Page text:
The phenomenon of the imaginary companion is well described among children and elderly people, but is rarely evoked in adolescents. Its manifestation at the age of adolescence is often misinterpreted as delirium and a sign of beginning schizophrenia. In this article we present the case of Julie, a seventeen-year-old teenager, in order to illustrate the hypothesis that the imaginary companion can appear within other psychopathologies than those of psychosis and schizophrenia. The young woman uses an imaginary companion she calls « Monseigneur » (« Mylord ») to compensate for an underlying depression. We describe in detail this clinical situation, the different stages of the therapeutic treatment and the psychological evolution of Julie.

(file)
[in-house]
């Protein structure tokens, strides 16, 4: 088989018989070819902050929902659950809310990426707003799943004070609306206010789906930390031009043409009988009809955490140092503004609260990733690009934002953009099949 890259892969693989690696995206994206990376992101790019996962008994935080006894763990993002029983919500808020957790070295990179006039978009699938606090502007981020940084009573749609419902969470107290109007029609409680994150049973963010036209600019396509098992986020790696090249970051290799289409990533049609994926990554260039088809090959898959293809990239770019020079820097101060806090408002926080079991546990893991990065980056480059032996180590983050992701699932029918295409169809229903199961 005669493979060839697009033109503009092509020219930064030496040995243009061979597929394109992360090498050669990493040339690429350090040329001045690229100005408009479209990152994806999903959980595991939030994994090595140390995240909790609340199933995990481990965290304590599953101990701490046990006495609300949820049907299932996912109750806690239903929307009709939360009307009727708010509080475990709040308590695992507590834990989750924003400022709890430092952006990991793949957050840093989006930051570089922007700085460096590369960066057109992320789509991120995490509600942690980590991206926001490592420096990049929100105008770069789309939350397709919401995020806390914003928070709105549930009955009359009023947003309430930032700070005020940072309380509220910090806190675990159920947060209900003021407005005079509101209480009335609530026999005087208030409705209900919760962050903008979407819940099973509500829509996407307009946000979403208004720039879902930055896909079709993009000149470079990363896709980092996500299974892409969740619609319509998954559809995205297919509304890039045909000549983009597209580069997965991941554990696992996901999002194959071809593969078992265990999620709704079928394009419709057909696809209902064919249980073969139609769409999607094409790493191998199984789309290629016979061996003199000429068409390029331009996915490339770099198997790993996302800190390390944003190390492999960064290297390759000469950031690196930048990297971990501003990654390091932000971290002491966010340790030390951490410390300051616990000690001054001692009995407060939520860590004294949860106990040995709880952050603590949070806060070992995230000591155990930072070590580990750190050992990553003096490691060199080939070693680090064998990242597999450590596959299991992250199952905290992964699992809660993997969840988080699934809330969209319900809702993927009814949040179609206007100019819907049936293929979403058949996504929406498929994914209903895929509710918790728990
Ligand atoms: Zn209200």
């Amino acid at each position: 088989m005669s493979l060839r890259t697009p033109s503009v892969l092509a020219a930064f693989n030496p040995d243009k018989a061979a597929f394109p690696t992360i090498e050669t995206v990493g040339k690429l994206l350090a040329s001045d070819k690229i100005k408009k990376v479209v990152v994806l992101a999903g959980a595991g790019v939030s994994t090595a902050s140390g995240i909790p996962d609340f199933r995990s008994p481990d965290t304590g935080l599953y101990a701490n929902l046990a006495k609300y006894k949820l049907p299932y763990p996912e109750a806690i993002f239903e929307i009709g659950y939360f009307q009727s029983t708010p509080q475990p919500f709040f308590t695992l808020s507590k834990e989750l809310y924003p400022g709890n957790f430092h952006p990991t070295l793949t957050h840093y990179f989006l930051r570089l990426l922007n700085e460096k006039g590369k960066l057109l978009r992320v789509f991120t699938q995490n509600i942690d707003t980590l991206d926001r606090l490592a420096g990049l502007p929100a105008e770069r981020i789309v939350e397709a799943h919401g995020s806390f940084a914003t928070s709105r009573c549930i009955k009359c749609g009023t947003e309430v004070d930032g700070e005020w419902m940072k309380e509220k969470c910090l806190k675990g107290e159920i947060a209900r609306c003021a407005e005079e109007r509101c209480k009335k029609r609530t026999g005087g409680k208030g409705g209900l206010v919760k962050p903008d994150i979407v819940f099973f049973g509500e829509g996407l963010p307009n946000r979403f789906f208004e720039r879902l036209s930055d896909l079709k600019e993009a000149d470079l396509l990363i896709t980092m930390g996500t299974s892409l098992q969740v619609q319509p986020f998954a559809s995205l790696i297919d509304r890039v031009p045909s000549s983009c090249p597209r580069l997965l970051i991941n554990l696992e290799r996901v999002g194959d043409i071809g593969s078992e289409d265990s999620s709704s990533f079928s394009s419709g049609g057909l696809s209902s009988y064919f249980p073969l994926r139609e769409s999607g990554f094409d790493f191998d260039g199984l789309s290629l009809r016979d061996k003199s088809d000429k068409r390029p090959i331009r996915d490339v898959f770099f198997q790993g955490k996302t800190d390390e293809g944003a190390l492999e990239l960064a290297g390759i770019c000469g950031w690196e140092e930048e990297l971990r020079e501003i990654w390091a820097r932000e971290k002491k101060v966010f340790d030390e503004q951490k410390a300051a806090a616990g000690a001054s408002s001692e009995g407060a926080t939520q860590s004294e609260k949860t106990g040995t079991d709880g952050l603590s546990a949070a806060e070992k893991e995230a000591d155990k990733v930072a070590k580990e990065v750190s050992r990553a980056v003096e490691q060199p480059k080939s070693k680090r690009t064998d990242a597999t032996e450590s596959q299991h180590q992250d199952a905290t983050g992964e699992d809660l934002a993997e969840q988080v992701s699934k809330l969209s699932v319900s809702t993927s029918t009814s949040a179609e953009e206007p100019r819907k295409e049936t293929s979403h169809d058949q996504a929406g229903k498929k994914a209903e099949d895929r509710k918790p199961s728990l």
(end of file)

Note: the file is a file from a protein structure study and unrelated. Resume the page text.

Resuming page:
Justine is a teenager who presents a limited functioning, her main symptoms being provoked and repeated vomiting. She ejects food as she evacuates thought. She invests acts by getting rid of intern tension. The outbreak of sexuality reinforces the impossibility to invest a passive position as if she was reactivating the original time of seduction. The author describes the difficulty to find her position in the psychotherapeutic area, considering the failure of the patient’s psychic staging. First condemned to expulsion, and searching to counter her experience of passivity, she evokes the dangerous ordeal that represents the melancholic approach of otherness’ recognition toward the object in the intern traces left by it.
revue Adolescence, 2011, T. 29 n°4, pp. 875-893.